Participants struck 500 golf balls to a concealed target. Outcome feedback was presented at the subjective or objective threshold of awareness of each participant or at a supraliminal threshold. Participants who received fully perceptible feedback learned to strike the ball onto the target, as did participants who received feedback that was only marginally perceptible . Participants who received feedback that was not perceptible showed no learning. Upon transfer to a condition in which the target was unconcealed, (...)
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  44.  2
    Romeo Chua & Digby Elliott (1997). Visual Control of Target-Directed Movements. Behavioral and Brain Sciences 20 (2):304-306.
    Visual feedback regulation during movement is not fully captured in Plamondon's kinematic theory. However, numerous studies indicate that visual response-produced feedback is a powerful determinant of performance and kinematic characteristics of target-directed movement.
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  45. Charles R. Hamilton & Joseph Bossom (1964). Decay of Prism Aftereffects. Journal of Experimental Psychology 67 (2):148.
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  46.  4
    Rodney M. J. Cotterill (1996). Prediction and Internal Feedback in Conscious Perception. Journal of Consciousness Studies 3 (3):245-66.
    Recent conjectures regarding the nature and mechanism of consciousness are extended to include the contribution of the cerebellum. The role of this brain structure appears to be a rather sophisticated form of prediction, as exemplified by certain dynamical capabilities of the visual system, and by the difficulty of self-administered tickling. The pars intermedia of the cerebellum is perceived as a direct feedback device, functioning in parallel to the primary neuronal circuit involved in consciousness; this leads to the suggestion that (...)
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  47.  11
    Edmond Wright (2001). A Non-Epistemic, Non-Pictorial, Internal, Material Visual Field. Behavioral and Brain Sciences 24 (5):1010-1011.
    The authors O'Regan & Noë (O&N) have ignored the case for the visual field as being non-epistemic evidence internal to the brain, having no pictorial similarity to the external input, and being material in ontological status. They are also not aware of the case for the evolutionary advantage of learning as the perceptual refashioning of such non-epistemic sensory evidence via motivated feedback in sensorimotor activity.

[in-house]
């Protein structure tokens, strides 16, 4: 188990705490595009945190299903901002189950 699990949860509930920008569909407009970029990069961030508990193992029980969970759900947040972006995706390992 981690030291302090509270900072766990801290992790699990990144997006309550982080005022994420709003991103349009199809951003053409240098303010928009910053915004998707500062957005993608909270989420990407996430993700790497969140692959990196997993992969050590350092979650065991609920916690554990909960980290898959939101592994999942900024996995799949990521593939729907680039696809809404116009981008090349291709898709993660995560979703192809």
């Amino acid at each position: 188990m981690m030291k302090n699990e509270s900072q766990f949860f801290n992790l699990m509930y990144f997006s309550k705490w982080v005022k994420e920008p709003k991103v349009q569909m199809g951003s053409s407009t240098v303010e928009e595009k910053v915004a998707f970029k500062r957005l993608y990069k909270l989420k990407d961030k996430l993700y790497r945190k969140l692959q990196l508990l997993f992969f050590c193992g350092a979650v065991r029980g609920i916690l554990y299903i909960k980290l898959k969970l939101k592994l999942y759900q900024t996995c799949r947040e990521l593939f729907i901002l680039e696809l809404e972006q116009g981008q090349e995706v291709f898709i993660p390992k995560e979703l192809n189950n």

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  48.  38
    Chris Frith (2005). The Self in Action: Lessons From Delusions of Control. Consciousness and Cognition 14 (4):752-770.
    Patients with delusions of control are abnormally aware of the sensory consequences of their actions and have difficulty with on-line corrections of movement. As a result they do not feel in control of their movements. At the same time they are strongly aware of the action being intentional. This leads them to believe that their actions are being controlled by an external agent. In contrast, the normal mark of the self in action is that we have very little experience of (...)
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  49.  2
    John C. Hay & W. Mack Goldsmith (1973). Space-Time Adaptation of Visual Position Constancy. Journal of Experimental Psychology 99 (1):1-9.
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  50.  39
    Ravinder Jerath & Molly W. Crawford (2014). Neural Correlates of Visuospatial Consciousness in 3D Default Space: Insights From Contralateral Neglect Syndrome. Consciousness and Cognition 28:81-93.
    One of the most compelling questions still unanswered in neuroscience is how consciousness arises. In this article, we examine visual processing, the parietal lobe, and contralateral neglect syndrome as a window into consciousness and how the brain functions as the mind and we introduce a mechanism for the processing of visual information and its role in consciousness. We propose that consciousness arises from integration of information from throughout the body and brain by the thalamus and that the thalamus reimages visual (...)